Assuming the infection continues to be present, sooner or later the bacteria will get past the meninges and the blood-brain barrier. Here's a field in which you can see several areas of necrosis, where escape from the blood vessels has led to bacterial colonization and consequent attack by the immune system. The bacteria in this field have formed what amount to bacterial colonies, in the brain tissue, leading to abscesses. Abcesses are essentially localized foci of purulent inflammation, septic pockets of dead neutrophils and fluid sequestered within the infected tissue. An abscess forms when a pyogenic stimulus invades a tissue and can't be eliminated quickly.

(The vigorous neutrophil response actually serves to protect the infecting agents, particularly if they're resistant to phagocytosis. By crowding the site of infection with dead neutrophils, the bacteria make it more difficult for new neutrophils or macrophages to actually reach them. What results is a sustained infection with an ongoing signal for ever more neutrophils to gather. The recruited neutrophils pile up around the source of the signal: et voila, an abscess forms.)

In addition to abscess formation in situ in brain tissue, the presence of bacteria in the blood may lead to the development of clots (emboli) of bacteria and reacting inflammatory cells, as the body desperately tries to deal with a generalized infection. These septic emboli (below) are very bad news, indeed.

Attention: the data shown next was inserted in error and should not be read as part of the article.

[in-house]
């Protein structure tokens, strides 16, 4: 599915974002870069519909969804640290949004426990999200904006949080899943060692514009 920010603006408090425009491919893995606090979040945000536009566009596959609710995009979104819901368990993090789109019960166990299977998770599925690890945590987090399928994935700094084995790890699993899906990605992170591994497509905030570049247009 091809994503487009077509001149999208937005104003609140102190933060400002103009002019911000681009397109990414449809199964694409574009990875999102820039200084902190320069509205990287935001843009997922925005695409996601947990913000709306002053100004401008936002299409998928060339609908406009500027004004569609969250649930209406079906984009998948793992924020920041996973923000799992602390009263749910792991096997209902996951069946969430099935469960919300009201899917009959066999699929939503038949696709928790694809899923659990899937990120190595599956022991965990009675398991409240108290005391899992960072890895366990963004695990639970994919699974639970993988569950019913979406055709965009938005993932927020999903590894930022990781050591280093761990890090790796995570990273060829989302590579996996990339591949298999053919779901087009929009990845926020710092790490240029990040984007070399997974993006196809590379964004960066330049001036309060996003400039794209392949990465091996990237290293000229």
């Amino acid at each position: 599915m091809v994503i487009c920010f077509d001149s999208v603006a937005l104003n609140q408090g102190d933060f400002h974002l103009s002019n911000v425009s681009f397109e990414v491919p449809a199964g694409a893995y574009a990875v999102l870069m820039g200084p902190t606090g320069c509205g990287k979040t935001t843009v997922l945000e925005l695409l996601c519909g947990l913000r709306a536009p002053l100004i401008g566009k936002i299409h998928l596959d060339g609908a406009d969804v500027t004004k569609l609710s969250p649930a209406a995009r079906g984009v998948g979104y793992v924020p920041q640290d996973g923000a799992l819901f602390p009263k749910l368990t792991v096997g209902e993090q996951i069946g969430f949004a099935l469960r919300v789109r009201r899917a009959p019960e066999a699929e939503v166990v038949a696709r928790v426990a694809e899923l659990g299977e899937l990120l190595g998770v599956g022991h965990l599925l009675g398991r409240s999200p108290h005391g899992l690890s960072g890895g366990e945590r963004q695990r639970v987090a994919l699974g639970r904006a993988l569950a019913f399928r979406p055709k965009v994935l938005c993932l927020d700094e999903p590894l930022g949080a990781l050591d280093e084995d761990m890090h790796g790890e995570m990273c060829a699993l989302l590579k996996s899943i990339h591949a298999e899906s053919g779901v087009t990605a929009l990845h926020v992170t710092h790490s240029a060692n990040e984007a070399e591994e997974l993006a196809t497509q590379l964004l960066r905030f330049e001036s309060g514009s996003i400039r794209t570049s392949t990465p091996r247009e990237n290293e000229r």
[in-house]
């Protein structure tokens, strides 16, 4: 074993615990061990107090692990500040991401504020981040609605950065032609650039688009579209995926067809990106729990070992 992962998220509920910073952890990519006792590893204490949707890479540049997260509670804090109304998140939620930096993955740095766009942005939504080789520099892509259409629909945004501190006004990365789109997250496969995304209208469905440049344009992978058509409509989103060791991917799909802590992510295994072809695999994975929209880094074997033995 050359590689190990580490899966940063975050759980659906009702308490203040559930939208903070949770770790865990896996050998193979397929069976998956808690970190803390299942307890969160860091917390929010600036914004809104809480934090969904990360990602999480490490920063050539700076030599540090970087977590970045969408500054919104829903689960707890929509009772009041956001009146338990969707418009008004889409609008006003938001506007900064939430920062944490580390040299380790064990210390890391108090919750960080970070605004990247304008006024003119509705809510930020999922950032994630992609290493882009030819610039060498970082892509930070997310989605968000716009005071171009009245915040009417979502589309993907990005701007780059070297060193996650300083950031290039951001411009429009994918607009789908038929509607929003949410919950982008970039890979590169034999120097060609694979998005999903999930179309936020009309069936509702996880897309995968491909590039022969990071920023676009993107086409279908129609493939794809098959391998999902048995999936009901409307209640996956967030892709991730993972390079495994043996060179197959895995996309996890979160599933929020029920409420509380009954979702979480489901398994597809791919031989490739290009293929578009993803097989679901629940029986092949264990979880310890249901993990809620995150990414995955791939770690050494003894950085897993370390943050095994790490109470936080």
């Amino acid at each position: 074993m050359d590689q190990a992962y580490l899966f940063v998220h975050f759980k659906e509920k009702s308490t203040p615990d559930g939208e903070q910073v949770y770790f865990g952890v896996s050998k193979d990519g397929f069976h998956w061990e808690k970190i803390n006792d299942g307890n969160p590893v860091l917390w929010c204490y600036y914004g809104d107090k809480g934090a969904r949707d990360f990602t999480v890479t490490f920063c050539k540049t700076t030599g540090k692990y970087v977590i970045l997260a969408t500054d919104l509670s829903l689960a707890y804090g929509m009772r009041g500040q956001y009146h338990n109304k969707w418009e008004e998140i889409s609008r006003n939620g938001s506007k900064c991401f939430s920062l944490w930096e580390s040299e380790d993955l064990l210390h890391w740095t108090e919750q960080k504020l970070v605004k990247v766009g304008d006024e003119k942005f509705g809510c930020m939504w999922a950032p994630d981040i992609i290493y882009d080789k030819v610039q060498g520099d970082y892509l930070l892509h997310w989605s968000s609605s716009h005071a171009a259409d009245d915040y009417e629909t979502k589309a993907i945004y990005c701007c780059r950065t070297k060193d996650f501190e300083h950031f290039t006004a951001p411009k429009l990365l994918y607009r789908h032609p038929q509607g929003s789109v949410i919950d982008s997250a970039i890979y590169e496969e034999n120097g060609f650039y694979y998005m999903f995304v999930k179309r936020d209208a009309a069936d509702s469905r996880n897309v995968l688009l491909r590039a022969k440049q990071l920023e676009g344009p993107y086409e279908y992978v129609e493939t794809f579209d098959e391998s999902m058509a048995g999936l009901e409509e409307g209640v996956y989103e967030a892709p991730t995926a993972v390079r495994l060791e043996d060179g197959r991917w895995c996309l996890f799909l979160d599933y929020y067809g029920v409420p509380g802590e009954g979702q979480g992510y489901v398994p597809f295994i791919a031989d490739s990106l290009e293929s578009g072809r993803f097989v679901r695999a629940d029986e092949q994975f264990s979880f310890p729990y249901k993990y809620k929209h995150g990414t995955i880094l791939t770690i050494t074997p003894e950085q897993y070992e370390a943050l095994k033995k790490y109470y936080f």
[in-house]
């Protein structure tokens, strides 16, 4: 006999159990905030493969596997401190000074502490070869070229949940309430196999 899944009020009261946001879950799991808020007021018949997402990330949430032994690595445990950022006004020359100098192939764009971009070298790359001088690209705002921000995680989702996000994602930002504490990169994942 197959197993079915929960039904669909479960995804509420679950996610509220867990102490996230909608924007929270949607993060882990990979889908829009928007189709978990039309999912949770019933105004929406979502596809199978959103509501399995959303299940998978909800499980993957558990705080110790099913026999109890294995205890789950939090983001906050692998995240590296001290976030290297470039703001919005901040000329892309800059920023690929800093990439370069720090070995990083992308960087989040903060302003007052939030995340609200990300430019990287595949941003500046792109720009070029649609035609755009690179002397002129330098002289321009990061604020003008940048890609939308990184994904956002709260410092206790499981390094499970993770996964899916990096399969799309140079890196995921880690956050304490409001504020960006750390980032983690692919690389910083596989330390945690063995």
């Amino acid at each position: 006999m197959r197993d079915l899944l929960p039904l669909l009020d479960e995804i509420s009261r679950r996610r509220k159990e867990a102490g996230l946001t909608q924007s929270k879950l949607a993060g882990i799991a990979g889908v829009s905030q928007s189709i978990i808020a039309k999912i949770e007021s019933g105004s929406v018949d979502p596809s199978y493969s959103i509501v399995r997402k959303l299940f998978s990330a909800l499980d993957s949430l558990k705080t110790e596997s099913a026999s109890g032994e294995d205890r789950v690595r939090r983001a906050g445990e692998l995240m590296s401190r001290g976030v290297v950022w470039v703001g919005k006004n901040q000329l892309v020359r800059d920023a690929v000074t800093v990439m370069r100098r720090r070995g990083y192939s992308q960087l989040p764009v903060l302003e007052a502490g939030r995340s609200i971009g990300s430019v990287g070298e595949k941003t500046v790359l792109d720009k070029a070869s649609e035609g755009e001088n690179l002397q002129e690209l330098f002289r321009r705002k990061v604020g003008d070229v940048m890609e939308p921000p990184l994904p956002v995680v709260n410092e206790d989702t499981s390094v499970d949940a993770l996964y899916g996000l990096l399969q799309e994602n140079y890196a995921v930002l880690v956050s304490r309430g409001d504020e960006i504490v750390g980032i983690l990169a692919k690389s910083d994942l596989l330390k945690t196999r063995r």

Septic emboli continue to seed the brain with bacteria, neutrophils, and necrotic debris. They cause disruption of the blood brain barrier, triggering more necrosis of cerebral tissue, and more attempts by the immune system to deal with the infection by sending in more neutrophils. The oxidative activity of the neutrophils, since the blood-brain barrier is breached, affects the animal's own neural tissue causing further tissue injury. This "collateral damage" is one of the most dangerous aspects of brain infections.

It gets worse. Another dangerous aspect of brain infections is the possibility of an abscess creating a space-occupying lesion that can compress brain tissue. A growing abscess can quickly impinge on the integrity of the surrounding tissue, triggering severe neurological signs and worse, more necrosis from compression. And...septic emboli cause localized ischemia and that adds fuel to the fire, so to speak: oxygen-deprived tissue isn't capable of maintaining itself and dealing with the damage from the inflammation.

These images make it easier to understand the gross appearance, and the nature of the symptoms of this condition. Inflammation of the meninges and the brain is a very serious situation, because the destruction and damage wrought by the inflammatory cells impairs the normal homeostasis: neural tissue is a very delicate type, and fiddling with things like temperature, pH, osmotic balance, and ionic composition of brain fluid (not to mention destruction of the blood-brain barrier and the invasion of the interior space by lytic enzymes) is bound to have grave consequences. Thombotic meningoencephalitis is usually fatal.